in Use of Information Technology: Policy Implications for Institutions
of Higher Learning, (class taught at University of Michigan)
- Ronell, Avital. The telephone book: technology--schizophrenia--electric
speech, Lincoln: University of Nebraska Press, 1989.
- Sclove, Richard E. Democracy and Technology, New York: Guilford
- Sheff, David. Game Over: How Nintendo has enslaved your children,
captured your dollars & zapped the competition & why it has
Apple, Sony, & IBM running scared, New York: Random House,1993.
- Smith, Anthony. Goodbye, Gutenberg: the newspaper revolution of
the 1980s, New York : Oxford University Press, 1980.
- Sterling, Bruce. Hacker Crackdown: Law and disorder on the electronic
frontier, New York: Bantam, 1992.
- Twitchell, James B. Adcult USA: The Triumph of Advertising in
American Culture, New York: Columbia Univ Press, 1995. (publicity)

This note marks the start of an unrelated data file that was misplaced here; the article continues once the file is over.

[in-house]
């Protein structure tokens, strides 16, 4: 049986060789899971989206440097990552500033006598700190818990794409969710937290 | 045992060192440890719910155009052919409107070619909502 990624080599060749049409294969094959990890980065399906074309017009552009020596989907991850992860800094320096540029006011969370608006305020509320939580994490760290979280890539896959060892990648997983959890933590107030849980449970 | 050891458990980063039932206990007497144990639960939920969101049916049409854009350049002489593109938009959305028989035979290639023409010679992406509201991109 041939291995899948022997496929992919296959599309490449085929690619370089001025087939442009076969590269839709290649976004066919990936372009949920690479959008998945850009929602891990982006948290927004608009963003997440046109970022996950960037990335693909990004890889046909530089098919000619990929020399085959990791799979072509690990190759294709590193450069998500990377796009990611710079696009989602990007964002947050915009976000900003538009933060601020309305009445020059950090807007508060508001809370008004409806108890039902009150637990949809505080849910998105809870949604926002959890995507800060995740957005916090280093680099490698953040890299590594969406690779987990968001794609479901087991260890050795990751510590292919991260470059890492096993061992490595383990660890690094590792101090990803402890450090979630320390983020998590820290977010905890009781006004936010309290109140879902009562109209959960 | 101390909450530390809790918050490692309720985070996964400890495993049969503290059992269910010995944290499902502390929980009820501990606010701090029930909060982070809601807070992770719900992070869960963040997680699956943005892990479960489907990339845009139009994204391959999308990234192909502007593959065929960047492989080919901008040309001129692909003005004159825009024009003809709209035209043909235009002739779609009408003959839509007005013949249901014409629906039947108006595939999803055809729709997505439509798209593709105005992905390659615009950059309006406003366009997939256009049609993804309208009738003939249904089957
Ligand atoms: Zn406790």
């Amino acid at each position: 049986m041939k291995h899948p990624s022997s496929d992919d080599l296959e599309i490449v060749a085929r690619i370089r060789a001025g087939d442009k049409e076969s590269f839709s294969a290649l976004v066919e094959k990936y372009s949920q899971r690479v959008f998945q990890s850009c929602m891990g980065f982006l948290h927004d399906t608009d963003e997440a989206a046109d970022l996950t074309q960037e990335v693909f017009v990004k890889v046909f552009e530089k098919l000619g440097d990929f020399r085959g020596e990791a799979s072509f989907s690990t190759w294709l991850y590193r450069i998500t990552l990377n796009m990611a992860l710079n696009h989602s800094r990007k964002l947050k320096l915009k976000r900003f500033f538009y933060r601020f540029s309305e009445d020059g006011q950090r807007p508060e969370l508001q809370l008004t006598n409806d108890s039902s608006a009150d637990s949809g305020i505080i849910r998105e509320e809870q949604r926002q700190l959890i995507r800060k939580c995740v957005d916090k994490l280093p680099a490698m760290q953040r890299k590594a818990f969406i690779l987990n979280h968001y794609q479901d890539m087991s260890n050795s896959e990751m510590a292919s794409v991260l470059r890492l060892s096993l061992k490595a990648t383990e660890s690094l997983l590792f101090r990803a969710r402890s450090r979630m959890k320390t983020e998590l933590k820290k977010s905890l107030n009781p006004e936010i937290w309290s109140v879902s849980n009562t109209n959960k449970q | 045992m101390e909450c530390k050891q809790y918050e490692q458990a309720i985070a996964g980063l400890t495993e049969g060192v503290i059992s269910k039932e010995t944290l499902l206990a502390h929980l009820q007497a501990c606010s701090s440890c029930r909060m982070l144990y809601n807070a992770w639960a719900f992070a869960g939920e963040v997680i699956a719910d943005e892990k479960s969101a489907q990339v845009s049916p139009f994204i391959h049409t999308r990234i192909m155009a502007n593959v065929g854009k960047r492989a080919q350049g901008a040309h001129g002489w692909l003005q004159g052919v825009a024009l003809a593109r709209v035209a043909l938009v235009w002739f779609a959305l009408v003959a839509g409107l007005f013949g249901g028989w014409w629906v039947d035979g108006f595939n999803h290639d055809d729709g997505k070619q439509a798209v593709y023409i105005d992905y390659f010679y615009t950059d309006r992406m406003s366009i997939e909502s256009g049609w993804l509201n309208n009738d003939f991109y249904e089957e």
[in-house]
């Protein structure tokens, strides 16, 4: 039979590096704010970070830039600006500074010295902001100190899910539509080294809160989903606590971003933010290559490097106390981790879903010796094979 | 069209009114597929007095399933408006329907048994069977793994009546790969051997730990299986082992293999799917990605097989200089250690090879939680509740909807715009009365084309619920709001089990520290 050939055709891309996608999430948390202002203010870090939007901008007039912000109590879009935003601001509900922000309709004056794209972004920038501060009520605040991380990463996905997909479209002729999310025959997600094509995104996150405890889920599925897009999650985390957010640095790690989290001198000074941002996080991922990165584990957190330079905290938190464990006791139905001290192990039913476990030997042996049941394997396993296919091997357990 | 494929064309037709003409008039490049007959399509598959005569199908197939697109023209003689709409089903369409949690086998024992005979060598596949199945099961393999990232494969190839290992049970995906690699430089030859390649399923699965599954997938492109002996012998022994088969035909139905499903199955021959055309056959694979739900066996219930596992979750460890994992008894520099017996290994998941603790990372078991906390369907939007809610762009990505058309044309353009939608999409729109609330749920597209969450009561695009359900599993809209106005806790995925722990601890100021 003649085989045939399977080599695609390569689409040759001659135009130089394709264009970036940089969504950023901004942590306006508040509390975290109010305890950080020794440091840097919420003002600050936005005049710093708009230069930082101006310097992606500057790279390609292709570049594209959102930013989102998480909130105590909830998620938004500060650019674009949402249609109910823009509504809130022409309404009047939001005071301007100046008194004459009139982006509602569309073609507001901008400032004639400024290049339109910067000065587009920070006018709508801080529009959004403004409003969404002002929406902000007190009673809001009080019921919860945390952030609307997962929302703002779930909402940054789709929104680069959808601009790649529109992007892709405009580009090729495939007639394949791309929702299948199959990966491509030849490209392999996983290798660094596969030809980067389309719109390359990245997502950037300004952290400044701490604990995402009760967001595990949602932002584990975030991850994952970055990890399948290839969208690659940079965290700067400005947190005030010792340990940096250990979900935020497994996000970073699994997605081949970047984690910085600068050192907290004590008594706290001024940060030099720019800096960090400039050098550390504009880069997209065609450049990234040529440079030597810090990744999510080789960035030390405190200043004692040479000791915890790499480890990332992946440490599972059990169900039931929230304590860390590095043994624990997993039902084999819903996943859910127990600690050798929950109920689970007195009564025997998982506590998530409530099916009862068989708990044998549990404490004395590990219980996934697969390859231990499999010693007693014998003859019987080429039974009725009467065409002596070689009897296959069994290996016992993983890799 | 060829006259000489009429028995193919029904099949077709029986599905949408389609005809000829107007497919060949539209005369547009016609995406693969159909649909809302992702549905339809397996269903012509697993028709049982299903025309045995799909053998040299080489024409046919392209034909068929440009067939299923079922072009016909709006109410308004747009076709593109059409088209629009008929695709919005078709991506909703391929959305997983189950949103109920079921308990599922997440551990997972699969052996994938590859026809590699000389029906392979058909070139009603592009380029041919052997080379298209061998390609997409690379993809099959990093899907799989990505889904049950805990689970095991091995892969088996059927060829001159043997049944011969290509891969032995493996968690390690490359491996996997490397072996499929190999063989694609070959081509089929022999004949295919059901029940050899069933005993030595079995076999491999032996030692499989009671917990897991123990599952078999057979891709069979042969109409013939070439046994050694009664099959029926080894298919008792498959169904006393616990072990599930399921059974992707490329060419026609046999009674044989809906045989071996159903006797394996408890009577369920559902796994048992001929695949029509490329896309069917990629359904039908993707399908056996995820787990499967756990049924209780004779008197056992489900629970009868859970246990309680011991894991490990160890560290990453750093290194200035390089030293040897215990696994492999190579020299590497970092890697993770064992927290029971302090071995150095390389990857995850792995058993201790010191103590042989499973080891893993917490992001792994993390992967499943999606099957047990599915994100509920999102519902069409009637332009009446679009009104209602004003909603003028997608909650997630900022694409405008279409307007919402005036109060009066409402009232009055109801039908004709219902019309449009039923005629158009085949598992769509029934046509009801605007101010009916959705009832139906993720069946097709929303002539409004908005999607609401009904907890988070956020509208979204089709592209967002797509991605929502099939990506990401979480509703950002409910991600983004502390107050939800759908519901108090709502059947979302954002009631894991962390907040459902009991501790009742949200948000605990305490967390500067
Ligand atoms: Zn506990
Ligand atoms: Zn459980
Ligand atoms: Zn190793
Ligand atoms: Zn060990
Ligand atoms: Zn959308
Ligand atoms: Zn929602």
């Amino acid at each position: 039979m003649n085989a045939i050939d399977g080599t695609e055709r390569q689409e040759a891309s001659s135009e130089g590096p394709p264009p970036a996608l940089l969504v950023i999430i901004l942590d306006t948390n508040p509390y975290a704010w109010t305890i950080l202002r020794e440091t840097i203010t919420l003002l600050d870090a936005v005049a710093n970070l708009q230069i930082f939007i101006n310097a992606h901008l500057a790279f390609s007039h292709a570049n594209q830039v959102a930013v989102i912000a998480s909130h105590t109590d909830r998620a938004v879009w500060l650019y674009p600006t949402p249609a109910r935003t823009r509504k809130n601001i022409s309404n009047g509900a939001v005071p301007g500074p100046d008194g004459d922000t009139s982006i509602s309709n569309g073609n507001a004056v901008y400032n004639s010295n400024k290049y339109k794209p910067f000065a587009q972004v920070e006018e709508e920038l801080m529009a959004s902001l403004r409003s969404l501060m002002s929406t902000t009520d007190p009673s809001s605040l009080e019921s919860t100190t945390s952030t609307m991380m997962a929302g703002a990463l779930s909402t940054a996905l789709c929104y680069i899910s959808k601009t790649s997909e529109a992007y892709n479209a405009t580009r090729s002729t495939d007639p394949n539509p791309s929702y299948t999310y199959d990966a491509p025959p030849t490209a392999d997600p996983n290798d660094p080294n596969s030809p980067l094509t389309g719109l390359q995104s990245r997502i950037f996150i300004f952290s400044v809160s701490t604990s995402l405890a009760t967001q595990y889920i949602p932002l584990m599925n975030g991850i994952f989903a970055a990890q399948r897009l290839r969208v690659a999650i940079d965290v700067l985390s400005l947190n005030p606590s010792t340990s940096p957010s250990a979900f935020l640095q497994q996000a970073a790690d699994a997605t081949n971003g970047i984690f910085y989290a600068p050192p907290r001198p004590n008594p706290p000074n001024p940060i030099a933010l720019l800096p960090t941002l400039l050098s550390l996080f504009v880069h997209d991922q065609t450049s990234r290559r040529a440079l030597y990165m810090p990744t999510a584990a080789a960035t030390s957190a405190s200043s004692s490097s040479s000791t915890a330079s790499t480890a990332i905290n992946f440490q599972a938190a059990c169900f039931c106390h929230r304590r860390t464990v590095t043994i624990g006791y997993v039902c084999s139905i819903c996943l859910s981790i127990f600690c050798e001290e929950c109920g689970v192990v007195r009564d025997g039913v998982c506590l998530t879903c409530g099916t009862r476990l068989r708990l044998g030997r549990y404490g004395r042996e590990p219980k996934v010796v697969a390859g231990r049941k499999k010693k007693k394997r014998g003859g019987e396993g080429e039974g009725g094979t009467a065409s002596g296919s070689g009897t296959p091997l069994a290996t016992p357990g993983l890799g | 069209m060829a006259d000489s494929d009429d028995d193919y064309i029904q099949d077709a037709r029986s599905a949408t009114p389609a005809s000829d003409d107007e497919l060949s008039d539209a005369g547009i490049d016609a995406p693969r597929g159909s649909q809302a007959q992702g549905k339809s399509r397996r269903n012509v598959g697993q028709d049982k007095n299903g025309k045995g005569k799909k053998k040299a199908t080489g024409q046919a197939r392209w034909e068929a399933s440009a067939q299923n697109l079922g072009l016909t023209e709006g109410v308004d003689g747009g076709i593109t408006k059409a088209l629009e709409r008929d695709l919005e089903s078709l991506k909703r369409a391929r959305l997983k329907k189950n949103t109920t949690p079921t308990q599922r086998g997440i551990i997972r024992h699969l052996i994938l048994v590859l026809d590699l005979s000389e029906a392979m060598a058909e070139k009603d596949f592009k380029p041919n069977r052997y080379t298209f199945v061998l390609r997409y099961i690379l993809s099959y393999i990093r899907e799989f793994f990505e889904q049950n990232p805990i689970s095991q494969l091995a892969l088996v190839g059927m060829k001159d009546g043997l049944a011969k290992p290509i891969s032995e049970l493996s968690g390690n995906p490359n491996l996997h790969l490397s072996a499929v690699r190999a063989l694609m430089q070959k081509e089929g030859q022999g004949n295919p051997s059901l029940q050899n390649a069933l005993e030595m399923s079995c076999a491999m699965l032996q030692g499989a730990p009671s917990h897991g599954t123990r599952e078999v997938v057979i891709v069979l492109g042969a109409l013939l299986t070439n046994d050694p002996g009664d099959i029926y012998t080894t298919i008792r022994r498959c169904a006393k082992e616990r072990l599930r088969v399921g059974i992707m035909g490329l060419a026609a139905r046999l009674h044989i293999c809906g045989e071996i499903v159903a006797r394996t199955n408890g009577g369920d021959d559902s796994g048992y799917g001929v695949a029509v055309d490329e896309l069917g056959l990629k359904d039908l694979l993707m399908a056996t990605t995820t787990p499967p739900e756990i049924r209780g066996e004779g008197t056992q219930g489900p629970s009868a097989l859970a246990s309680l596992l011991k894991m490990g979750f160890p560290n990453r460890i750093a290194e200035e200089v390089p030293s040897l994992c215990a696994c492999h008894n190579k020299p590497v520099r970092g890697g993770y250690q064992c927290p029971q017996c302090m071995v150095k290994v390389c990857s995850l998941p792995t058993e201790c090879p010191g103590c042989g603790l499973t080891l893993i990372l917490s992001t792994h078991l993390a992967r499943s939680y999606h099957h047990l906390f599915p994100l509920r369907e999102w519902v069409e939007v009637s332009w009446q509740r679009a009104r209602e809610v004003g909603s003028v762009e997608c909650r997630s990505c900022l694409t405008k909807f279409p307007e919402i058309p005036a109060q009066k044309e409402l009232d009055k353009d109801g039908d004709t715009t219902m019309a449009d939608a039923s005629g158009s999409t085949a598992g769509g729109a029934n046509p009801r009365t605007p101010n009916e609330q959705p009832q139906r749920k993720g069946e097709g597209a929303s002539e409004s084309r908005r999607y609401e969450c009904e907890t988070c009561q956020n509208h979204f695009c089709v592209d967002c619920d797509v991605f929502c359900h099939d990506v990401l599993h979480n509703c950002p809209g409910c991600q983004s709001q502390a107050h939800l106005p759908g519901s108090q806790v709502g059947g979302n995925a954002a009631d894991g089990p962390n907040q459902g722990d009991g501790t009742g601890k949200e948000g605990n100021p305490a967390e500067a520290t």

- Turkle, Sherry. Life on the Screen: Identity in the Age of the
Internet, New York: Simon & Schuster, 1995.
- Zerzan, John and Alice Carnes (eds). Questioning technology :
tool, toy or tyrant?, Philadelphia: New Society Publishers, 1991.
- Economics of the New Information Infrastructure
- Additional readings from:
Examine Multimedia Programs
All students will examine at least one multimedia program. You may substitute
a paper on another subject for your multimedia programs
paper, but you must still examine a multimedia program and be prepared
to discuss it in class. If interested in such a substitution, please discuss
During the course of the semester, all students will watch at least
two science fiction films and report back to the class (and/or discuss
these within their focus groups):
- One film from the past (1950s or before) to examine whether past
visions of future information technologies have come true:
Metropolis (1927), *Things to Come (1936), Just
Imagine (1930), *Wonderful World of Tomorrow (1939),
Time Machine (1960), War of the Worlds (1953),
Charleston (1927, Renoir), Transatlantic Tunnel (1935),
*Woman in the Moon (Lang, 1929), Aelita (1924), *You
Can't Get There From Here: Ephemeral Films 1946-60 (1987),
To New Horizons: Ephemeral Films 1931-45 (1987), Fantastic
- One modern film that contains visions of future information technologies: